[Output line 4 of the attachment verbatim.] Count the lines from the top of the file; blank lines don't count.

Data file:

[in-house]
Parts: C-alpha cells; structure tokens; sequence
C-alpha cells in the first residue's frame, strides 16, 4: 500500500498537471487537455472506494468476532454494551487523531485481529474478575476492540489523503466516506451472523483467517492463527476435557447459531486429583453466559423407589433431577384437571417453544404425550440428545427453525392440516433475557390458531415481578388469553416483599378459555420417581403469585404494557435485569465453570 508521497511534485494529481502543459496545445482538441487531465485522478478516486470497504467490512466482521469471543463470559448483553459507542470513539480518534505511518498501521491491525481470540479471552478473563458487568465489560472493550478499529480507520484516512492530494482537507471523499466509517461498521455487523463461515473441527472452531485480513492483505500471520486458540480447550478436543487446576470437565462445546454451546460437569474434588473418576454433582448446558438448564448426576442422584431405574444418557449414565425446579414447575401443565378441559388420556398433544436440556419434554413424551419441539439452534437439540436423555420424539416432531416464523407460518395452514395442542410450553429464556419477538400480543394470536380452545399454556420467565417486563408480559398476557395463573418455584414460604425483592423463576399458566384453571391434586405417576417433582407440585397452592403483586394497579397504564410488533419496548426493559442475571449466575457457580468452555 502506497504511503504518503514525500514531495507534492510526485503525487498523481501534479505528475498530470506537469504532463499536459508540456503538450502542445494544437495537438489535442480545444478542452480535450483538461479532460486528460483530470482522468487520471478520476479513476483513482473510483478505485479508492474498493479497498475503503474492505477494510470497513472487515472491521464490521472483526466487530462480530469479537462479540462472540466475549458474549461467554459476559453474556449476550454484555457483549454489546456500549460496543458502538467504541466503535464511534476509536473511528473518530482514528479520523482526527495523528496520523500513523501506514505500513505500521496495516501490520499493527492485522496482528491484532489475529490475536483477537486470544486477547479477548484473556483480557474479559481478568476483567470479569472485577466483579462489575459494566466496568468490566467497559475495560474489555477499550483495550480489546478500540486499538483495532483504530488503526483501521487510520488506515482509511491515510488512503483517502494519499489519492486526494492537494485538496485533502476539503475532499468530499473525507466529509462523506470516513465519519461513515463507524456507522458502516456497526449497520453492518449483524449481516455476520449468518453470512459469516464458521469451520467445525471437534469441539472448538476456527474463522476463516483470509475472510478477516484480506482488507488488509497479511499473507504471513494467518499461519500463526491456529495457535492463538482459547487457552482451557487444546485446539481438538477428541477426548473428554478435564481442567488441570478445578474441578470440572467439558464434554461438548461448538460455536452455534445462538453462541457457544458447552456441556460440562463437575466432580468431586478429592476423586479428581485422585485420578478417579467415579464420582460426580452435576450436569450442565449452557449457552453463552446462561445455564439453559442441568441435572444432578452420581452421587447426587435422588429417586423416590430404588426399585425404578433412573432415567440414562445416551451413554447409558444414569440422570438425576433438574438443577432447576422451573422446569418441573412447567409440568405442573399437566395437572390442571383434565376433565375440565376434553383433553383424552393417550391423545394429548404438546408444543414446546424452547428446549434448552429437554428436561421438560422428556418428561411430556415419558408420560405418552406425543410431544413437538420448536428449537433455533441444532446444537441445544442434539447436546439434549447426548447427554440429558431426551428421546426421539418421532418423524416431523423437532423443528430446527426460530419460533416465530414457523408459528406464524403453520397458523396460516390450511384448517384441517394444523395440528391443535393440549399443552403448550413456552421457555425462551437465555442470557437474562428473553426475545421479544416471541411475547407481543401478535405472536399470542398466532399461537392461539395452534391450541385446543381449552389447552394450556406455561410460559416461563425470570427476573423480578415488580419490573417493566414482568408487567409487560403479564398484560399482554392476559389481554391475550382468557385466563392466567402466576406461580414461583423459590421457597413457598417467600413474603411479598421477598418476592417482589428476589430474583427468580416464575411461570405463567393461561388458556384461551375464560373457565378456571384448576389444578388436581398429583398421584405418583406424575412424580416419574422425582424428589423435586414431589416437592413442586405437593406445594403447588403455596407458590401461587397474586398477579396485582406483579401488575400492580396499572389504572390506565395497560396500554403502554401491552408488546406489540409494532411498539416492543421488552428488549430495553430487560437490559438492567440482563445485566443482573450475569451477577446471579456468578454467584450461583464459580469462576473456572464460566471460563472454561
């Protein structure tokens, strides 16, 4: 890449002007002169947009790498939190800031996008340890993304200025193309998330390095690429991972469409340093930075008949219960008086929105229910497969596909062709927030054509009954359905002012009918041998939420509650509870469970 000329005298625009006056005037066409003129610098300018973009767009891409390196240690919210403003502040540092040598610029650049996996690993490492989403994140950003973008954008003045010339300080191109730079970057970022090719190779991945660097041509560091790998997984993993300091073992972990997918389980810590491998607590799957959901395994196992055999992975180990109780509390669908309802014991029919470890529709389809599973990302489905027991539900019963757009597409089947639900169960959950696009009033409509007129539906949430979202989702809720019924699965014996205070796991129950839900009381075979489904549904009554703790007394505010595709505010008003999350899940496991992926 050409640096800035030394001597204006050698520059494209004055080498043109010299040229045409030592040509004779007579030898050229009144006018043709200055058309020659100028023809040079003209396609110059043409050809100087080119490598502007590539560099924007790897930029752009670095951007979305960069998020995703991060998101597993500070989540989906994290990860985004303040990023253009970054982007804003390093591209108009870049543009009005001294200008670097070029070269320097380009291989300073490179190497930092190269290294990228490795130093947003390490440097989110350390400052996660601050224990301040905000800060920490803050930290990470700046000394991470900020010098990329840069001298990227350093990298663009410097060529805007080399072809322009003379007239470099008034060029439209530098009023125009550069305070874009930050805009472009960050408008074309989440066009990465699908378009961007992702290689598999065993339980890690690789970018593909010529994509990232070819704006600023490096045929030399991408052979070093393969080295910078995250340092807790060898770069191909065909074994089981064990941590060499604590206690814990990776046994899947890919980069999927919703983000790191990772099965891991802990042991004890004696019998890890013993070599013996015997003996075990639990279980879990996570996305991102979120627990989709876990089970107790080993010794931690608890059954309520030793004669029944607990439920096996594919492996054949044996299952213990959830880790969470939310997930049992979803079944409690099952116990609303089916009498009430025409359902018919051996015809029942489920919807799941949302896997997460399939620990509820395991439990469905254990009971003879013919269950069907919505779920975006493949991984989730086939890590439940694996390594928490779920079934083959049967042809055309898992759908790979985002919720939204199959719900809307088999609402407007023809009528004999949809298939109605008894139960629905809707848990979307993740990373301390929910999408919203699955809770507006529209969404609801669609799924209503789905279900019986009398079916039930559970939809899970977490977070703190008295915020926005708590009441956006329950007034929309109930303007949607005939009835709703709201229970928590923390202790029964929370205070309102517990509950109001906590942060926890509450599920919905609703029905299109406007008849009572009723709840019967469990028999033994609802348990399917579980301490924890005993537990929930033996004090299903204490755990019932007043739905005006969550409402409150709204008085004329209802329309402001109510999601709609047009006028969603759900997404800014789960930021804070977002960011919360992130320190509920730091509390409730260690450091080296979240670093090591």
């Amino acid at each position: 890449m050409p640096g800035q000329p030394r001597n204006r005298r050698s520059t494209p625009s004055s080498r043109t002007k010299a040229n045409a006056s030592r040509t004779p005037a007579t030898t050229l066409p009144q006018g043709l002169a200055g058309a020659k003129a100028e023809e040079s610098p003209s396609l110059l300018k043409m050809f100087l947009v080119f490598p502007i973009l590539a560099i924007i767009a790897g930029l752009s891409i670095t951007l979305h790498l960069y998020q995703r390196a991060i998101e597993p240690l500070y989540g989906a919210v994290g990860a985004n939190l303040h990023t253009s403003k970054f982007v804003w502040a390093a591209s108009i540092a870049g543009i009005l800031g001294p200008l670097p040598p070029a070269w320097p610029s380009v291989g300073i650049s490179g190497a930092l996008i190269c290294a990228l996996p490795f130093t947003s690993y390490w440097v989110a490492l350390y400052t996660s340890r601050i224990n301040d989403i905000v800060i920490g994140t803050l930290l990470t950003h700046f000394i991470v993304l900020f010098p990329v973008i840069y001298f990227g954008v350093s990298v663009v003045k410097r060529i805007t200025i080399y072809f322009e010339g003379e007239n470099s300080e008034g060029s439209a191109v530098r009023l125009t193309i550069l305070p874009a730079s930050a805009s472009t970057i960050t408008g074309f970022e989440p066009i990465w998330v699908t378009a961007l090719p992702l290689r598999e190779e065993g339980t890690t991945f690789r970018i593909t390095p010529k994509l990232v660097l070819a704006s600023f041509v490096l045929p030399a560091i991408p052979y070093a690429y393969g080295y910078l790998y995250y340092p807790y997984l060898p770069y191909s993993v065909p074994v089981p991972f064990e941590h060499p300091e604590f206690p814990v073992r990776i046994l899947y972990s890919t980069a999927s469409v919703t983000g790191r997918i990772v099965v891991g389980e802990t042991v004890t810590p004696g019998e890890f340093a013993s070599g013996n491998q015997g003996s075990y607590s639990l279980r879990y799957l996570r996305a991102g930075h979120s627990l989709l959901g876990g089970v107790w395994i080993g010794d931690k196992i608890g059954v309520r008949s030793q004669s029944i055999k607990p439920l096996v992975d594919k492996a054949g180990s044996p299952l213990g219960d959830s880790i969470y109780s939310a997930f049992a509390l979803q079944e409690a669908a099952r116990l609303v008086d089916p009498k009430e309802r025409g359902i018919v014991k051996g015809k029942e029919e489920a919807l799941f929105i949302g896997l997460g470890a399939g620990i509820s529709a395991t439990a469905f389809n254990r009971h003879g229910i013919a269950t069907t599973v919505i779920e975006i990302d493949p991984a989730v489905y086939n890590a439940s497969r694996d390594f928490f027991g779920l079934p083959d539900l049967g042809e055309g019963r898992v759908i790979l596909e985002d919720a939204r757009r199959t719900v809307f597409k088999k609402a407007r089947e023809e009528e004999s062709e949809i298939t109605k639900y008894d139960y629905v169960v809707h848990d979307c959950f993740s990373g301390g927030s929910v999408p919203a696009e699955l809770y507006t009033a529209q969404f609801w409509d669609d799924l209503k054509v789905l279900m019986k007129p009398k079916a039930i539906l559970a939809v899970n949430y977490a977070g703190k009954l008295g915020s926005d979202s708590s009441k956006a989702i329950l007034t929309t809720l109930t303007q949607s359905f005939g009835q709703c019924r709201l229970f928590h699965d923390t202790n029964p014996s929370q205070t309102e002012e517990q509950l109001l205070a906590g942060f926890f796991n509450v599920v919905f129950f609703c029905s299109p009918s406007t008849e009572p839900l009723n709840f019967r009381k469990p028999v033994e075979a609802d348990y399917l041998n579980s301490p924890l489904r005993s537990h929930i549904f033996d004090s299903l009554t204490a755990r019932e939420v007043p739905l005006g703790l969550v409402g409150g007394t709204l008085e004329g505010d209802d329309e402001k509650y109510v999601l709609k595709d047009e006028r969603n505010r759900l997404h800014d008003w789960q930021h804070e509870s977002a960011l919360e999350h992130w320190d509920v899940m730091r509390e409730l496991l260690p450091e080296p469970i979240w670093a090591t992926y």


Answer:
């Protein structure tokens, strides 16, 4: 890449002007002169947009790498939190800031996008340890993304200025193309998330390095690429991972469409340093930075008949219960008086929105229910497969596909062709927030054509009954359905002012009918041998939420509650509870469970 000329005298625009006056005037066409003129610098300018973009767009891409390196240690919210403003502040540092040598610029650049996996690993490492989403994140950003973008954008003045010339300080191109730079970057970022090719190779991945660097041509560091790998997984993993300091073992972990997918389980810590491998607590799957959901395994196992055999992975180990109780509390669908309802014991029919470890529709389809599973990302489905027991539900019963757009597409089947639900169960959950696009009033409509007129539906949430979202989702809720019924699965014996205070796991129950839900009381075979489904549904009554703790007394505010595709505010008003999350899940496991992926 050409640096800035030394001597204006050698520059494209004055080498043109010299040229045409030592040509004779007579030898050229009144006018043709200055058309020659100028023809040079003209396609110059043409050809100087080119490598502007590539560099924007790897930029752009670095951007979305960069998020995703991060998101597993500070989540989906994290990860985004303040990023253009970054982007804003390093591209108009870049543009009005001294200008670097070029070269320097380009291989300073490179190497930092190269290294990228490795130093947003390490440097989110350390400052996660601050224990301040905000800060920490803050930290990470700046000394991470900020010098990329840069001298990227350093990298663009410097060529805007080399072809322009003379007239470099008034060029439209530098009023125009550069305070874009930050805009472009960050408008074309989440066009990465699908378009961007992702290689598999065993339980890690690789970018593909010529994509990232070819704006600023490096045929030399991408052979070093393969080295910078995250340092807790060898770069191909065909074994089981064990941590060499604590206690814990990776046994899947890919980069999927919703983000790191990772099965891991802990042991004890004696019998890890013993070599013996015997003996075990639990279980879990996570996305991102979120627990989709876990089970107790080993010794931690608890059954309520030793004669029944607990439920096996594919492996054949044996299952213990959830880790969470939310997930049992979803079944409690099952116990609303089916009498009430025409359902018919051996015809029942489920919807799941949302896997997460399939620990509820395991439990469905254990009971003879013919269950069907919505779920975006493949991984989730086939890590439940694996390594928490779920079934083959049967042809055309898992759908790979985002919720939204199959719900809307088999609402407007023809009528004999949809298939109605008894139960629905809707848990979307993740990373301390929910999408919203699955809770507006529209969404609801669609799924209503789905279900019986009398079916039930559970939809899970977490977070703190008295915020926005708590009441956006329950007034929309109930303007949607005939009835709703709201229970928590923390202790029964929370205070309102517990509950109001906590942060926890509450599920919905609703029905299109406007008849009572009723709840019967469990028999033994609802348990399917579980301490924890005993537990929930033996004090299903204490755990019932007043739905005006969550409402409150709204008085004329209802329309402001109510999601709609047009006028969603759900997404800014789960930021804070977002960011919360992130320190509920730091509390409730260690450091080296979240670093090591």